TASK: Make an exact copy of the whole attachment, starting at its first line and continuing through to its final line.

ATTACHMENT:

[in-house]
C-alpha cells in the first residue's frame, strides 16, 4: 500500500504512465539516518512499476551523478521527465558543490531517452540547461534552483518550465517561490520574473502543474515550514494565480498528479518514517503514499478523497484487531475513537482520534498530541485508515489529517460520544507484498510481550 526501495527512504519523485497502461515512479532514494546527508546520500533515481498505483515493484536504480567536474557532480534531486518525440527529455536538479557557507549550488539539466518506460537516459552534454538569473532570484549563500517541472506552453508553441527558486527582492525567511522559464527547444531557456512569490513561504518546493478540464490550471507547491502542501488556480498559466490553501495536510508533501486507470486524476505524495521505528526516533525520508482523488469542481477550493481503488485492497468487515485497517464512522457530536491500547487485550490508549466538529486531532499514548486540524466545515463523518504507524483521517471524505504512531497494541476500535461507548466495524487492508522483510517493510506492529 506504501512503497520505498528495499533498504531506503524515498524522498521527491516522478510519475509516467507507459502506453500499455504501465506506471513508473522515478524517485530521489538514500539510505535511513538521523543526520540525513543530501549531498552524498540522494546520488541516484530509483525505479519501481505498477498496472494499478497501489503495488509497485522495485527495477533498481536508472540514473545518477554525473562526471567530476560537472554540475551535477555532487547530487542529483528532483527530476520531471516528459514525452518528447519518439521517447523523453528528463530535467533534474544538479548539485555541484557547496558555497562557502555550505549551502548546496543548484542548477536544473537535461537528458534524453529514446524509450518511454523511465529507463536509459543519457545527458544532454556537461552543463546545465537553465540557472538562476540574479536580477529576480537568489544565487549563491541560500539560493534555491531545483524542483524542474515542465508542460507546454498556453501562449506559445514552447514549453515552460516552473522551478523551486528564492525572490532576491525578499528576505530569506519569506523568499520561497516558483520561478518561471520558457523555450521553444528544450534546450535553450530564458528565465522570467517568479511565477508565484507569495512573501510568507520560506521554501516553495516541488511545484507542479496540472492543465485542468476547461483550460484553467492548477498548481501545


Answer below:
[in-house]
C-alpha cells in the first residue's frame, strides 16, 4: 500500500504512465539516518512499476551523478521527465558543490531517452540547461534552483518550465517561490520574473502543474515550514494565480498528479518514517503514499478523497484487531475513537482520534498530541485508515489529517460520544507484498510481550 526501495527512504519523485497502461515512479532514494546527508546520500533515481498505483515493484536504480567536474557532480534531486518525440527529455536538479557557507549550488539539466518506460537516459552534454538569473532570484549563500517541472506552453508553441527558486527582492525567511522559464527547444531557456512569490513561504518546493478540464490550471507547491502542501488556480498559466490553501495536510508533501486507470486524476505524495521505528526516533525520508482523488469542481477550493481503488485492497468487515485497517464512522457530536491500547487485550490508549466538529486531532499514548486540524466545515463523518504507524483521517471524505504512531497494541476500535461507548466495524487492508522483510517493510506492529 506504501512503497520505498528495499533498504531506503524515498524522498521527491516522478510519475509516467507507459502506453500499455504501465506506471513508473522515478524517485530521489538514500539510505535511513538521523543526520540525513543530501549531498552524498540522494546520488541516484530509483525505479519501481505498477498496472494499478497501489503495488509497485522495485527495477533498481536508472540514473545518477554525473562526471567530476560537472554540475551535477555532487547530487542529483528532483527530476520531471516528459514525452518528447519518439521517447523523453528528463530535467533534474544538479548539485555541484557547496558555497562557502555550505549551502548546496543548484542548477536544473537535461537528458534524453529514446524509450518511454523511465529507463536509459543519457545527458544532454556537461552543463546545465537553465540557472538562476540574479536580477529576480537568489544565487549563491541560500539560493534555491531545483524542483524542474515542465508542460507546454498556453501562449506559445514552447514549453515552460516552473522551478523551486528564492525572490532576491525578499528576505530569506519569506523568499520561497516558483520561478518561471520558457523555450521553444528544450534546450535553450530564458528565465522570467517568479511565477508565484507569495512573501510568507520560506521554501516553495516541488511545484507542479496540472492543465485542468476547461483550460484553467492548477498548481501545